Game 17 Recap: Arizona St. Takes Pac-10 Lead With Win Over OSU

Final Score: Arizona St. 66 Oregon St. 57

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Arizona St. got out of Corvallis with a 66-57 win Saturday afternoon over Oregon St. The win, coupled with the Sun Devils' victory Thursday in Eugene over the Oregon Ducks, completed a sweep of the Willamette Valley that leaves ASU alone in first place in the Pac-10, with a 4-2 record.

"What a hard fought game," Arizona St. coach Herb Sendek said. "Guys were getting after it on both sides. Guys just battled, there was nothing artistic about it. Oregon State battled, too."

The Sun Devils held a one point, 30-29 lead at the half, after a close battle that saw four ties and four lead changes, and a scoring drought that saw no points scored for nearly two and a half minutes.

The game got away from the Beavers early in the second half, when the Sun Devils answered Seth Tarver's initial basket with a 9-0 run that started what was eventually a 22-9 ASU run to the games' biggest margin of 14 points with just under 12 minutes left.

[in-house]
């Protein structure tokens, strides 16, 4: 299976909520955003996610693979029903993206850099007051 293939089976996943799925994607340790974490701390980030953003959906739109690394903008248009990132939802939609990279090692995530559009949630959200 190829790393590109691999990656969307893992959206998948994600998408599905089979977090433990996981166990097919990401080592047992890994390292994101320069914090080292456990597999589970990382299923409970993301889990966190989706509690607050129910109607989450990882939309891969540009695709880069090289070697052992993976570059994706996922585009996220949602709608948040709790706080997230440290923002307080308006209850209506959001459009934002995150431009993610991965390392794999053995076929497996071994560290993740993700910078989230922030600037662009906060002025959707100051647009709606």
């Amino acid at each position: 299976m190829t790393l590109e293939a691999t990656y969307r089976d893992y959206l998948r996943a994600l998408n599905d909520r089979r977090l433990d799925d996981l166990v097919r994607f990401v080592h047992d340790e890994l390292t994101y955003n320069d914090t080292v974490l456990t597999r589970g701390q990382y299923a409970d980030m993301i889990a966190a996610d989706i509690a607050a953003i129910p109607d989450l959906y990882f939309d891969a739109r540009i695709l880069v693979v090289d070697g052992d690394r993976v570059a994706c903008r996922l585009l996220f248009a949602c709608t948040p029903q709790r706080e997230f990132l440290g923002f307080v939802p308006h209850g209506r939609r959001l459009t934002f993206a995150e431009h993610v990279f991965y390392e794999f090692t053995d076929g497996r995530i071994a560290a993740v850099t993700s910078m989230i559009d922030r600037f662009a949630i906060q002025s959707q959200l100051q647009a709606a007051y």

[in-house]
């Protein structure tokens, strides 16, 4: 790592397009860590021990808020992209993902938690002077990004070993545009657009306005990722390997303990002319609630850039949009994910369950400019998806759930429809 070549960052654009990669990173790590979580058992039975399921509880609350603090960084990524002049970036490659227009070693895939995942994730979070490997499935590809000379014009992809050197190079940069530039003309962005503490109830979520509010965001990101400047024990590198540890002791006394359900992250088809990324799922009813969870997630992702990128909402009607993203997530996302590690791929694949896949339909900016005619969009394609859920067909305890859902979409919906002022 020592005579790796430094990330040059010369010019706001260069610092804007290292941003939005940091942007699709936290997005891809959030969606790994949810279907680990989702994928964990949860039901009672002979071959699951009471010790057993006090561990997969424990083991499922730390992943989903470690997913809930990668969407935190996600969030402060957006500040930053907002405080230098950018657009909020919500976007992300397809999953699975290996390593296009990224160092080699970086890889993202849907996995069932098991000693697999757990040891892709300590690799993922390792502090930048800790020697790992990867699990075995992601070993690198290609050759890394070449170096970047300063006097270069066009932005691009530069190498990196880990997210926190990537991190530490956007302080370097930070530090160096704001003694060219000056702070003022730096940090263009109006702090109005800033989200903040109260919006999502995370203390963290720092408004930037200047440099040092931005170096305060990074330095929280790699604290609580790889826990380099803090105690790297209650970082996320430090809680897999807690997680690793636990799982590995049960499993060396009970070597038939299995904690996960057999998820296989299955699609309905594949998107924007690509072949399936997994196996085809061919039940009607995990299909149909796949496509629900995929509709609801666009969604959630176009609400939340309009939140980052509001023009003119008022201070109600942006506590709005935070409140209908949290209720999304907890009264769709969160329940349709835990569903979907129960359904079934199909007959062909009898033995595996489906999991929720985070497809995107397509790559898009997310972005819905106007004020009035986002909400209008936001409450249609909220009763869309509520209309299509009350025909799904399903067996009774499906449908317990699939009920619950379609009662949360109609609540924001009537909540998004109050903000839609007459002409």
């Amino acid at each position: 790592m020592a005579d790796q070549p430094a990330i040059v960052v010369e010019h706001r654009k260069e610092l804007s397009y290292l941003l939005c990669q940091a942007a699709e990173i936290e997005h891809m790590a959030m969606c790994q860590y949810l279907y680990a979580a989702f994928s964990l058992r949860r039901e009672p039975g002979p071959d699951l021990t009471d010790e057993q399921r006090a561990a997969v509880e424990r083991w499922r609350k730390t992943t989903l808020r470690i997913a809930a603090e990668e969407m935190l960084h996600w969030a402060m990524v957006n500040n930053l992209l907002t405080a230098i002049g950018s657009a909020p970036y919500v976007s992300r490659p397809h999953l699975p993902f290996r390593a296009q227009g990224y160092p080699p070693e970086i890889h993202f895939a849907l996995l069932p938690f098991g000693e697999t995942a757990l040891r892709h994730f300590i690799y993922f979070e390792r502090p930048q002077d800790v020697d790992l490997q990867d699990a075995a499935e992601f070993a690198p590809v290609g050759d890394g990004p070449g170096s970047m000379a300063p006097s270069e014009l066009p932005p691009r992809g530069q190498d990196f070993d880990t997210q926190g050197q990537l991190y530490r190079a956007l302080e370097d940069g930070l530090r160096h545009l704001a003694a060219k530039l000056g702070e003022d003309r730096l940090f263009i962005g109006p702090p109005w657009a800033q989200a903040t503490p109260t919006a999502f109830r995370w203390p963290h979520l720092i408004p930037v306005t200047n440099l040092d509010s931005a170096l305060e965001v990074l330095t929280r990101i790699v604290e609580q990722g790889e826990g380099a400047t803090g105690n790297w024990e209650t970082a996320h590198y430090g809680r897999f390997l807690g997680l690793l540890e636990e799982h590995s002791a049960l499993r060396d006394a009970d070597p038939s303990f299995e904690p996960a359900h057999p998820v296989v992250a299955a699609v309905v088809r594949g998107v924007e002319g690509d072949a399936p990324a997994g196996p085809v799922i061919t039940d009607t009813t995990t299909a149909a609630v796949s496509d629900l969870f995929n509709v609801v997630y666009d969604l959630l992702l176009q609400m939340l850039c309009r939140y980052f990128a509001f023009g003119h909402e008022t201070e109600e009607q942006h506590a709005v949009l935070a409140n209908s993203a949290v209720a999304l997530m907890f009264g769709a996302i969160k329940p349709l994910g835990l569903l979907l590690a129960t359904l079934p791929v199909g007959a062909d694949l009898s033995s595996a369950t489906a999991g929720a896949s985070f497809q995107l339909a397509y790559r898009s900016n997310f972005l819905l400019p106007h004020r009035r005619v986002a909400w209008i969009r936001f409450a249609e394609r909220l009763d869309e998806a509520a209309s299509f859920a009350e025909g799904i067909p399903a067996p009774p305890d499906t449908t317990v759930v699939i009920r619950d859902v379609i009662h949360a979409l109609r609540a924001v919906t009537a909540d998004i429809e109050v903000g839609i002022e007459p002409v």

Ty Abbott accounted for 13 of 15 points for ASU in the heart of the run, including four three pointers, three of them in a row. Abbott went on to lead all shooters, with five three pointers, and was the game's high scorer, with 21 points, 18 in the second half.

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Ty Abbott scores two of his game high 21 points for ASU.

OSU rallied behind back to back three pointers by Calvin Haynes, who led the Beavers with four threes, and 17 points, and a conventional two plus one three point play by Jared Cunningham.

The Beavers never got closer than four points with their comeback though, on S. Tarver's dunk with 2:41 left.

Rihards Kuksiks sank ASU's eighth three of the game, and had three of the five free throws that the Sun Devils made to close out the win.

Wallace finished with 14 points, and Roeland Schaftenaar added 11, mostly on seven of nine free throw shooting.

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Kuksiks was the only other Sun Devil in double digits, with 15 points.

Oregon St. played well enough to win, but not well enough to protect their own interests, and made enough mistakes to ultimately lose.

The Beavers shot 57 % from three point land, as both Hayes and Lathan Wallace, the hero of Thursday's win, hit four of the long range shots. OSU also held the Sun Devils below their season averages shooting, both from behind the three point arc, and from the field overall.

Sendek noted "Oregon State has an excellent defense, and it's hard to prepare for. You aren't going to teach your guys that defense between Thursday and Saturday."